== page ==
9

This is purely an educational question.

I'm working on a new version of a web app that the company I'm working for had made earlier. when re-writing the math, I came across this:

document.getElementById("estResidual").value-0;

Thinking there was no purpose for the "-0", I removed it. But when I tried the calculations, the numbers were waaayyyyyy off. Then I tried re-adding the "-0", and voila! everything worked nicely.

The Question: What did the "-0" do to change the value?

2
  • 1
    Note - when you use + 0 it might still look like a concatenation. There is no confusion with the minus.
    – Floris
    Mar 4 '14 at 20:24
  • 1
    @Floris - just re-read your comment and realized that too... so I deleted mine. :)
    – Steve
    Mar 4 '14 at 20:34
19

It's an (ab)use of JavaScript's soft typing behavior. In this case, it will convert a string to a float:

> "13"
"13"
> "13"-0
13
> "1.01"-0
1.01

Unary + will do the same:

> +"13"
13
> +"9.9"
9.9

Note that using + will instead convert the integer 0 into a string and concatenate it:

> "13"+0
"130"

This is all standardized. For explicit details on how these operators should behave, you can always check the ECMAScript Language Specification (e.g. addition, subtraction. unary plus).

3
  • Why "abuse"? Certainly learning different ways to use a language is a beneficial thing, no? Or is this a practice that's best avoided due to the ease with which problems could occur with sloppy coding?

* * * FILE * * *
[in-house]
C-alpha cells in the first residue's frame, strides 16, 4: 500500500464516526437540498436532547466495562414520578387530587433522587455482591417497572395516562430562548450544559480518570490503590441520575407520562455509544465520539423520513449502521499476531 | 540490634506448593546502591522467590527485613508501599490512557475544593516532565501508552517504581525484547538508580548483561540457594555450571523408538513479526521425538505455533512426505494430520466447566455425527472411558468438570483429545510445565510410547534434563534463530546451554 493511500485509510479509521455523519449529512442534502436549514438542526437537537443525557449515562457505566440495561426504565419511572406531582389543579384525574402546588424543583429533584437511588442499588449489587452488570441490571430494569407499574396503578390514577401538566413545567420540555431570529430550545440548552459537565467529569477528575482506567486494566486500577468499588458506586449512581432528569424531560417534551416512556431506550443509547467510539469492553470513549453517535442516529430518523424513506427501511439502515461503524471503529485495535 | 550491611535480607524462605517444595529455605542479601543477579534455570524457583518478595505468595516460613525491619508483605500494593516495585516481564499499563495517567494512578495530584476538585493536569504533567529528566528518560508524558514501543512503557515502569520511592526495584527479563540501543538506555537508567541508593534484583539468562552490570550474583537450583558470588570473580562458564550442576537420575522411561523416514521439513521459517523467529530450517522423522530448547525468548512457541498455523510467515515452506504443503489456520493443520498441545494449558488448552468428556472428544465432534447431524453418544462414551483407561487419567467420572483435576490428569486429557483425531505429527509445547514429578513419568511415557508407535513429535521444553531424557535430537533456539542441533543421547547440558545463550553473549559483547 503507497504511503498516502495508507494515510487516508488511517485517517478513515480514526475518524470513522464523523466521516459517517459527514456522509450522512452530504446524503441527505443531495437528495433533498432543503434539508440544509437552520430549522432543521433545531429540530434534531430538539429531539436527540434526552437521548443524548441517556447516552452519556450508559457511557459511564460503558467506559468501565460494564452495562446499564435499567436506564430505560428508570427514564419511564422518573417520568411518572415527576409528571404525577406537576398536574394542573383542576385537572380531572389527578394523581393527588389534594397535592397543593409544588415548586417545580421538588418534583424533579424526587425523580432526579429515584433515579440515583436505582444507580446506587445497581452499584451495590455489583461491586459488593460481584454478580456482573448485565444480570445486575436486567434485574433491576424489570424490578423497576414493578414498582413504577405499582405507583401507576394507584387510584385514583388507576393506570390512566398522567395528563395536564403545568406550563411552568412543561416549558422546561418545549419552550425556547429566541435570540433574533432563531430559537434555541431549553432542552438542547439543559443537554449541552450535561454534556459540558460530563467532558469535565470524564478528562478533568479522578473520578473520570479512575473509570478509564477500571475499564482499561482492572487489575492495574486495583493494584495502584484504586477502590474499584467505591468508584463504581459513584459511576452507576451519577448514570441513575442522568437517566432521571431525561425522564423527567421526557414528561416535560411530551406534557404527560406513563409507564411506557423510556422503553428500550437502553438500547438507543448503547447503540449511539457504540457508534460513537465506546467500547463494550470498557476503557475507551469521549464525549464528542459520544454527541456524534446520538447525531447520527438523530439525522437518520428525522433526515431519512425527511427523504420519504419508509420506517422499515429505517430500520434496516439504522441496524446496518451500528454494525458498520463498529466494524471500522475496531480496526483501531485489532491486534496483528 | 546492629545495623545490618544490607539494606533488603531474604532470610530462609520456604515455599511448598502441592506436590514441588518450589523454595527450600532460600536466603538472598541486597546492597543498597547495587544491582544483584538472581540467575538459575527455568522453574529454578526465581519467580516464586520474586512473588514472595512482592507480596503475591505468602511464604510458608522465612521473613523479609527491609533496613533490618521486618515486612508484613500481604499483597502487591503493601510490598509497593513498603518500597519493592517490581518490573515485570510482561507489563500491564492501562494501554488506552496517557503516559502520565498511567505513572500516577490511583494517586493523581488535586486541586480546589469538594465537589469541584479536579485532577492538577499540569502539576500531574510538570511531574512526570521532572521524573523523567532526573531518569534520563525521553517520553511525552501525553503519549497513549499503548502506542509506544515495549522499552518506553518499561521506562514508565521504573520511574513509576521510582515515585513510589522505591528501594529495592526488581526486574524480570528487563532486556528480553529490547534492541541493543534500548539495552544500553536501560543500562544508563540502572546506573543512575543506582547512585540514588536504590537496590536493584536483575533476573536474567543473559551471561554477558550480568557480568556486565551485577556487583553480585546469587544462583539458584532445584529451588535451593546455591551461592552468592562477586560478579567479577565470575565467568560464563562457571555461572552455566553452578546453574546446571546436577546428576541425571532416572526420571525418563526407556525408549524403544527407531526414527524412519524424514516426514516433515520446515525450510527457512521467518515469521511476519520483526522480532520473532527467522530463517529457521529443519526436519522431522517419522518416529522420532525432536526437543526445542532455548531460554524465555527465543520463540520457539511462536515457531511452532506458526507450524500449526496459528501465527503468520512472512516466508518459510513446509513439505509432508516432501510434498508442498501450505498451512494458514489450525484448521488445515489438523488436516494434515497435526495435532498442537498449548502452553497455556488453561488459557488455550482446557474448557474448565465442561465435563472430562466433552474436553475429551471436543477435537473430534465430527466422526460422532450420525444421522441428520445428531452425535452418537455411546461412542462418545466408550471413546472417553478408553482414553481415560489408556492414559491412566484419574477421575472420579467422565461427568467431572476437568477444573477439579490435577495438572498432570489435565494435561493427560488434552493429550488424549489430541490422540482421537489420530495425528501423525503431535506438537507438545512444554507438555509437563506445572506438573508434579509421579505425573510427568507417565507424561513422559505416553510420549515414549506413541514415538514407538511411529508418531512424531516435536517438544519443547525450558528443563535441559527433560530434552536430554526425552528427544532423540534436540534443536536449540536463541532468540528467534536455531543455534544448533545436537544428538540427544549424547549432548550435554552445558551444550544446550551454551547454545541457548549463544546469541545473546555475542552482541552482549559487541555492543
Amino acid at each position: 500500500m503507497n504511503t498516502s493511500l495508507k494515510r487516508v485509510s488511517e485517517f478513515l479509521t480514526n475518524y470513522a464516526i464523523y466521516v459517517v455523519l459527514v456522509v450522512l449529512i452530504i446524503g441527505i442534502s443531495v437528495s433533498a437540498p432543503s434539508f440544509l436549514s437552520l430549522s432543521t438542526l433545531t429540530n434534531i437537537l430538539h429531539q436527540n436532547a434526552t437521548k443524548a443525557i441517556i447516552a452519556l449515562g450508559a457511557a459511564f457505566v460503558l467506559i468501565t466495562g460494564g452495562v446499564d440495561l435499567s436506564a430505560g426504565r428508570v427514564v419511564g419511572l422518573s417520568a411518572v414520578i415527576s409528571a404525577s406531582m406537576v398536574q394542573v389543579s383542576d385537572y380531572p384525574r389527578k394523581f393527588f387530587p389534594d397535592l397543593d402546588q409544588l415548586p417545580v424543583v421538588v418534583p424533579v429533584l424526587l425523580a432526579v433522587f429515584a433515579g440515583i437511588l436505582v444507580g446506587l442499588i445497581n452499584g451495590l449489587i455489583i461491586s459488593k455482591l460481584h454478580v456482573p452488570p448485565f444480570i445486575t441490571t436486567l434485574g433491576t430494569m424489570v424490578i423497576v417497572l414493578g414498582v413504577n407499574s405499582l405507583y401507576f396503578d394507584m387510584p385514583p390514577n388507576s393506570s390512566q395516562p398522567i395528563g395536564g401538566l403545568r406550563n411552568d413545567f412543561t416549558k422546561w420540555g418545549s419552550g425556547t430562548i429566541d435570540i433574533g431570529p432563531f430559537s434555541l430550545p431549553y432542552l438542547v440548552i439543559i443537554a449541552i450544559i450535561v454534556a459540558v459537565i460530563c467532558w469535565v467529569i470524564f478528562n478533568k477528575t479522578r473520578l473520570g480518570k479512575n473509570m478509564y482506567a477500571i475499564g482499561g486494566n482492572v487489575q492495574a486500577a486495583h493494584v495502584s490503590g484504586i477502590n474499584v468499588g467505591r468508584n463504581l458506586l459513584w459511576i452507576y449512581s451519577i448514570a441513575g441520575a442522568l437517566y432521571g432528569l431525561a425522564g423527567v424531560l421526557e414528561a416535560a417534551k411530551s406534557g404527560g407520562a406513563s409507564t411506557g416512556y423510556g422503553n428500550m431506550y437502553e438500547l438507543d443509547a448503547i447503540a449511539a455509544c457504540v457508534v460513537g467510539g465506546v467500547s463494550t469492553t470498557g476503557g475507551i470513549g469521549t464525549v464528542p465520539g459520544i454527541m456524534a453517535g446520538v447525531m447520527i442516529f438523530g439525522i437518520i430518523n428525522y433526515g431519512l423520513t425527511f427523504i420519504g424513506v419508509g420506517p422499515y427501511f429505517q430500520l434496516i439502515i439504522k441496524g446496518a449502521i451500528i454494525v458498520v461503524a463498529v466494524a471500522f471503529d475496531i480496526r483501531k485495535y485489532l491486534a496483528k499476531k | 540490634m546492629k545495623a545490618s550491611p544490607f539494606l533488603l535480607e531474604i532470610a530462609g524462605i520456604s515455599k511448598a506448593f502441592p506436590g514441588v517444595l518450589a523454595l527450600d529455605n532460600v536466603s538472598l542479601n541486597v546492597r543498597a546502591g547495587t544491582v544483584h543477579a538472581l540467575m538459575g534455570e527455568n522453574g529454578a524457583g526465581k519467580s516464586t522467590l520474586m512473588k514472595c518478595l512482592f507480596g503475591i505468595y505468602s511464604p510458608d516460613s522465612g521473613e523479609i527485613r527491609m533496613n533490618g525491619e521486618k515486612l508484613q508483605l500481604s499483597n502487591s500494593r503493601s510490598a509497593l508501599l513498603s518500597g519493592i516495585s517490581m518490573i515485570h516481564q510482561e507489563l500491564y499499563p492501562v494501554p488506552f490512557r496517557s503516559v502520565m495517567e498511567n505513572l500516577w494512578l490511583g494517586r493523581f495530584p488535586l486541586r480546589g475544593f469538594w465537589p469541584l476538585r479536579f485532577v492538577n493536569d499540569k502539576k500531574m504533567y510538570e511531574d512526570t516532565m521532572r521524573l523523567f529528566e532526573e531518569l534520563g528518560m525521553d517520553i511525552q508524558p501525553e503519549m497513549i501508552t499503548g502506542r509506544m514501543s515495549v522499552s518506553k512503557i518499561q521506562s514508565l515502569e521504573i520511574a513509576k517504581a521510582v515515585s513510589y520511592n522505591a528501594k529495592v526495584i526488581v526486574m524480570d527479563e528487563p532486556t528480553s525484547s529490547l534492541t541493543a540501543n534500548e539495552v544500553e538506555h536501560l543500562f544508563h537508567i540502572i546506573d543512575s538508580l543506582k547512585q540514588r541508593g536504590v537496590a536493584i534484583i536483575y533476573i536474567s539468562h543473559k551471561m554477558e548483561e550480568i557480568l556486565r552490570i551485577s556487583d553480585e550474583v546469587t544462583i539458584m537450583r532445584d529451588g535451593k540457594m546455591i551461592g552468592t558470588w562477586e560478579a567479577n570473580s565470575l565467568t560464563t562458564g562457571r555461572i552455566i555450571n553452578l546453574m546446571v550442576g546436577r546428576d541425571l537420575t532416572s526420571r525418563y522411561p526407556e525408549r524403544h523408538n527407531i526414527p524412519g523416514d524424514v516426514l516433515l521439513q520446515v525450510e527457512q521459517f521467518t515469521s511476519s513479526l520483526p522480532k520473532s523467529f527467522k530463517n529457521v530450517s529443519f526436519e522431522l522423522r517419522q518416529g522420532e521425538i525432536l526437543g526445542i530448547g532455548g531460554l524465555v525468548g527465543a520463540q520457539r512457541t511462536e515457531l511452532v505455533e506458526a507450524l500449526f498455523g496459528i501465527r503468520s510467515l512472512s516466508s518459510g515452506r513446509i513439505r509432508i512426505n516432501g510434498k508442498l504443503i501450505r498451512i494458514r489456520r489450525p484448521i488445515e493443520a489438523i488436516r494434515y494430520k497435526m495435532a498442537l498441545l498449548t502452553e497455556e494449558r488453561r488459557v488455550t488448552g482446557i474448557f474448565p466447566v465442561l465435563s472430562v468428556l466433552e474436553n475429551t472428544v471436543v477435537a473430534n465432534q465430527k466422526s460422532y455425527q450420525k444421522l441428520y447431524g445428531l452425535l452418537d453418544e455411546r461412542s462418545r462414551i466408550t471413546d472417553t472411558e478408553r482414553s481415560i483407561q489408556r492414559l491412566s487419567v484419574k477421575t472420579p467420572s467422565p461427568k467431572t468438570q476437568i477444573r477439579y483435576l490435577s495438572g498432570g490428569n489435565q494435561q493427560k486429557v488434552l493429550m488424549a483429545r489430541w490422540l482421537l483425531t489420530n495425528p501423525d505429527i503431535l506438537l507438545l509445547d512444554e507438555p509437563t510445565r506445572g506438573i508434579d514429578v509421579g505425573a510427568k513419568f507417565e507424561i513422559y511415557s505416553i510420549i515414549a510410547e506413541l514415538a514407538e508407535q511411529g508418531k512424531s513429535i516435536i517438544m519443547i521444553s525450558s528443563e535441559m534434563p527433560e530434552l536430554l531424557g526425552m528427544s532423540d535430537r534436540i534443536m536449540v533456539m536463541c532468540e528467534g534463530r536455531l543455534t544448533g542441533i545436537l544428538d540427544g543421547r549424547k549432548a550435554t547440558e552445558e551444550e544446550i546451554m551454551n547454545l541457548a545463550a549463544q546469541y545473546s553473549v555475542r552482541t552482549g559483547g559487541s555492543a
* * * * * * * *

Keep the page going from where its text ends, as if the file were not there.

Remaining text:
– DanTheMan
    Mar 4 '14 at 20:31
  • 6
    @DanTheGameMan: I personally don't like it because it's not obvious at all what the intent is. After all, you had to ask on stackoverflow what it does =). And then seeing that -0 works, you might expect +0 to work the same way, given the properties of arithmetic, but that gives you a totally different result! I'd recommend using parseInt() or parseFloat()
    – Claudiu
    Mar 4 '14 at 20:36
  • 2
    parseFloat seems to work nicely, and it is indeed much clearer on what's happening
    – DanTheMan
    Mar 4 '14 at 20:46
1

The JS engine re-casts on the fly to try and make statements work. So JS will cast "23" to an integer 23 when you try to perform math on it, and likewise it will convert integer 23 to string "23" if you do something like:

var a = 23;
console.log(23 + "asdf");
//outputs "23asdf"
1
  • 1
    It's not really a static typing issue. A statically typed language could have this exact behavior, wherein the type of the expression <string> - <integer> would be <integer>.
    – Claudiu
    Mar 4 '14 at 20:25
1

That forces the type of object to become a number rather than a string.

1
  • well Claudiu's answer is way better than mine
    – Charles380
    Mar 4 '14 at 20:31

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